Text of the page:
Prateek Kuhad
Prateek Kuhad | Instagram

Prateek Kuhad is his most vulnerable yet on new EP ‘cold/mess’

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Emotional

Prateek Kuhad’s new EP cold/mess is a surprise package of love and emotions with music that lasts for good. After Tokens and Charms, his songs seemed to have lost sincerity to some extent. Those who had flocked to his music for some easily relatable Indian indie flavour kept looking for some connection and couldn’t find any, even though the songs were technically sound and masterfully produced. When he sang a song for the movie Baar Baar Dekho, it felt like the independent industry had lost one of its most promising artists to the shiny tokens and charms of Bollywood. 

On his new album’s title track ‘cold/mess’, Kuhad says “I can feel it, when you cry”, and sums up the song, and the EP, himself as he makes the listener feel the same way about his emotions. The feelings in his songs are unmissable, they are in your face and will make you cry, and then make you come back for more. He has always been one for using visuals for expressing his feelings, and does so beautifully with six different images accompanying the six tracks. Each artwork depicts two people kissing, but in very different settings, colours and backgrounds but are always covered with or hidden behind something. 

The EP begins with ‘with you/for you’ and makes it clear that this is not just another Prateek Kuhad song. It has the same elements of his older compositions, but with a new character. He seems to have found a new voice, it doesn’t sound restrained anymore. He finally seems like he is comfortable in his own skin, which gives a lot of depth to the songs on Cold/Mess. For the artwork, the two people are covered with cellophane which is also one of the lyrics on the track, perhaps symbolising the bubble in which new love lives. 

The second track, ‘did you/fall apart’ is a more ambient track, until the percussion kicks in. When Kuhad talks about falling apart after someone took his heart, you believe him. He sounds sad and lovelorn, but not in a pretentious way. For the artwork, the two people are wearing masks, highlighting how the relationship has fallen apart. Then comes ‘cold/mess’, which is Kuhad being his most genuine self. He sings the chorus “I wish I could leave you my love but my heart is a mess” twice. First with sadness, and almost as an excuse for his misery. The drums pick up for the second time, and he complains about his helplessness as screams out for help. He makes you believe that he is in love and a mess, and is not going to pretend otherwise. The heartache only becomes stronger as the song progresses. He uses the cold blue colour of the ocean at night to go with this song, showing how he has laid himself out there feeling helpless and cold.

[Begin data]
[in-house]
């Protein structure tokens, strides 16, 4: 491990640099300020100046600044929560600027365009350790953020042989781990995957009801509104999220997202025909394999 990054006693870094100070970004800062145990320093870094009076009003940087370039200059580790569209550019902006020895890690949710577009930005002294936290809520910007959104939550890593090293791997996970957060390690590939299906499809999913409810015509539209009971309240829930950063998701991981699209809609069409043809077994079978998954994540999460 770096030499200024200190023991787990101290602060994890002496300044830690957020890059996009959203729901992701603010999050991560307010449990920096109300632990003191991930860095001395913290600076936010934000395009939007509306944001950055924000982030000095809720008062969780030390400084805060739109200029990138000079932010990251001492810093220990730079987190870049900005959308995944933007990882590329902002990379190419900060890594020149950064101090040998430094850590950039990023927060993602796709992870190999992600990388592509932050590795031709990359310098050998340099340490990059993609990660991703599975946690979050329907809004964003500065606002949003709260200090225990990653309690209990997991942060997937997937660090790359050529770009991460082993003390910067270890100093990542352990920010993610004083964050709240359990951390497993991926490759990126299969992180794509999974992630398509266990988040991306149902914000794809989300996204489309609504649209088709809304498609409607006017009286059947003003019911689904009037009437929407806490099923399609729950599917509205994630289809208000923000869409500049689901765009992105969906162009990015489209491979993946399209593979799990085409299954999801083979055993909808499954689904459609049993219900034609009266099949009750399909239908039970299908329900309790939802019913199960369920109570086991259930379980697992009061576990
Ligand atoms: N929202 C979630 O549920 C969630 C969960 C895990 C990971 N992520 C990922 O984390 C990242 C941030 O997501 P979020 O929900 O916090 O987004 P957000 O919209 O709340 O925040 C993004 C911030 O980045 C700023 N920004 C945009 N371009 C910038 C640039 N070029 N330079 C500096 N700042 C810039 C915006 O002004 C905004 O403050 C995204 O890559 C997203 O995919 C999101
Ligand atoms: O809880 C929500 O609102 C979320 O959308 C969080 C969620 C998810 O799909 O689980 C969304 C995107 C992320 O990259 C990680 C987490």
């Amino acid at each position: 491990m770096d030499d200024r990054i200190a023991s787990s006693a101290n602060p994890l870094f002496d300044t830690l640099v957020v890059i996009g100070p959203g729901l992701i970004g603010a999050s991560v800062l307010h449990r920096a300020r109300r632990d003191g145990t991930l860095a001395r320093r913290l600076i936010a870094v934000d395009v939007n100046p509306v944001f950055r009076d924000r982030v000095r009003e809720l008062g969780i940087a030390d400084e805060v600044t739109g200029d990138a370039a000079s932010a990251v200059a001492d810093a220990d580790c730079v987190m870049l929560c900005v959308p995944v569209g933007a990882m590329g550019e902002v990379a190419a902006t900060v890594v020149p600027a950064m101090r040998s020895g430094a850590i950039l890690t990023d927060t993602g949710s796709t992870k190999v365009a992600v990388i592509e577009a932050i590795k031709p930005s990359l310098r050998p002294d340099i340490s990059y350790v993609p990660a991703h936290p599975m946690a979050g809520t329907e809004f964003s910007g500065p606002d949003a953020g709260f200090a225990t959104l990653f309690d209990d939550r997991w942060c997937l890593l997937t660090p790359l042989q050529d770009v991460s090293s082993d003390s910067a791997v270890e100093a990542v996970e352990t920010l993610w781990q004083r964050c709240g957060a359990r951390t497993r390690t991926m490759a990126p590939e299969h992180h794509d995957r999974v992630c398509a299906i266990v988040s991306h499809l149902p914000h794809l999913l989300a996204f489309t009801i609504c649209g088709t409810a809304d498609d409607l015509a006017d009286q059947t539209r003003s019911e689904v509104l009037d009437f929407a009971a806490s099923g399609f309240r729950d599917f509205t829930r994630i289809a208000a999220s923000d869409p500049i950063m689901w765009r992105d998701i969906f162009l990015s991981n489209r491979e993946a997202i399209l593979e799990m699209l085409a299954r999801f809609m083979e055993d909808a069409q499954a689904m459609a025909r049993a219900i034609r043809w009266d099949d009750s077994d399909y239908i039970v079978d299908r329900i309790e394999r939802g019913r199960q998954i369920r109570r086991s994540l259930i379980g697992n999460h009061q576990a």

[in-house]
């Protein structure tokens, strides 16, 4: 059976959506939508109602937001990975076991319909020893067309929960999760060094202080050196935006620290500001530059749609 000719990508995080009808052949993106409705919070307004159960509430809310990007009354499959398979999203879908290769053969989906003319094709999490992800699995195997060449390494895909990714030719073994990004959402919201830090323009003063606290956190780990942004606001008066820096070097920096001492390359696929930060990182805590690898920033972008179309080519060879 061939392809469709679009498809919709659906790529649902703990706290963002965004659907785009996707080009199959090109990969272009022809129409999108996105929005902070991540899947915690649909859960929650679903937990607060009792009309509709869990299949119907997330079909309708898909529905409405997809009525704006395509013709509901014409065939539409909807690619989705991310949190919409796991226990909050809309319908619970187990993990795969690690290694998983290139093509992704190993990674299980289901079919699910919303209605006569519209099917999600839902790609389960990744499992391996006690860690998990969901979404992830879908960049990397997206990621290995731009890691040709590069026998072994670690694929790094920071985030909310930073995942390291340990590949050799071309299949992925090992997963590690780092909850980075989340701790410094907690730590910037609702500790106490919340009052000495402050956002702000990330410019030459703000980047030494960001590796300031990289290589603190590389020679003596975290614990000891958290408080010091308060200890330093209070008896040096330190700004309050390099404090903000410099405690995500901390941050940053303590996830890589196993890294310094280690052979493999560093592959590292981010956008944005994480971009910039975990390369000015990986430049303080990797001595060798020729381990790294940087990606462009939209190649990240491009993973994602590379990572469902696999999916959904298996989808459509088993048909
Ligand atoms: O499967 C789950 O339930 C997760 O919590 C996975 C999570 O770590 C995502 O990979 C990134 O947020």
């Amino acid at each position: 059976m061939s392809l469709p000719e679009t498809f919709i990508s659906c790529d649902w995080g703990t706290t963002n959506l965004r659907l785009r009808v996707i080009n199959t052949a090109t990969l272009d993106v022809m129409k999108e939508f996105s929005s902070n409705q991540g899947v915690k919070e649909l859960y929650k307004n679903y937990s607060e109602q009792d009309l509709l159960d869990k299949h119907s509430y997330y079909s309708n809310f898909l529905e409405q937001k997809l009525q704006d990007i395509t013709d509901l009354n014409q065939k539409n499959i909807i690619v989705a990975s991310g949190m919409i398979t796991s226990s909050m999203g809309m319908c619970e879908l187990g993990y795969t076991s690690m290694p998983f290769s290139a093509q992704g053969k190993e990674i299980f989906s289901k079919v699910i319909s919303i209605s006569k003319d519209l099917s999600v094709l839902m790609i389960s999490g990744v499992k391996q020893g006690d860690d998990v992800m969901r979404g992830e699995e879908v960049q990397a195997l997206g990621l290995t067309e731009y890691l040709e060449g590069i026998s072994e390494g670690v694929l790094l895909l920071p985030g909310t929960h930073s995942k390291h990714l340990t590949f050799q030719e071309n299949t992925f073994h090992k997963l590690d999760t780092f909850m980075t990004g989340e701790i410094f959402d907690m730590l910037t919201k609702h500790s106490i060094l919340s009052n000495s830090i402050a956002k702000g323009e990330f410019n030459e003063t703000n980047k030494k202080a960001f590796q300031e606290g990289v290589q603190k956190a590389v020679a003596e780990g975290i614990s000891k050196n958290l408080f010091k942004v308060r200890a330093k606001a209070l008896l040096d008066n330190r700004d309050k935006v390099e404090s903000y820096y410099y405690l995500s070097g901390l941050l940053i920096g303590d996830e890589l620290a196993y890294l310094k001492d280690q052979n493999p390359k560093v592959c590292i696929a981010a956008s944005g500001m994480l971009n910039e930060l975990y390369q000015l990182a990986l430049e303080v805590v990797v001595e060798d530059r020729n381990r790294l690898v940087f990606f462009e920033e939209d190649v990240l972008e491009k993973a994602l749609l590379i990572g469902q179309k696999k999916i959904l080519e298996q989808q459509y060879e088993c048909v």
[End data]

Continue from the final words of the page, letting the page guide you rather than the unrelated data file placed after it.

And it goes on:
The fourth track ‘for your time’ has a peppier tone to it and comes as a pleasant relief after the first three sad and heavy songs. For this one, the people on the cover art are not shrouded in mystery, only covered  in red light. ‘for your time’ is also the only song that falls short in comparison to the other tracks, because the others are so emotional, fluctuating  between happy and sad. The artwork for ‘fighter’, the fifth track, is all black, except for a tiny light falling on the faces of two people kissing. Kuhad sings, “could you open the door, could we climb out your window, would you fall with me love? would you find me within you” as he looks for ways to find light and step out of this darkness. 

‘100 words’ has a bright yellow cover that goes well with its feel-good vibe. He talks about how he keeps writing songs over and over as he gets older, trying to get closer to his love. He is still trying, and that’s probably why the image of the couple on the artwork is still blurred. This is a very mellow track, a very satisfying end to a brilliant set of songs. 

This might have been a difficult record for Prateek Kuhad because with only six songs, the singer-songwriter has let out all he had in him. Hopefully, he has some of this left though, because the industry could do well with more music like Kuhad’s six new tracks on cold/mess.

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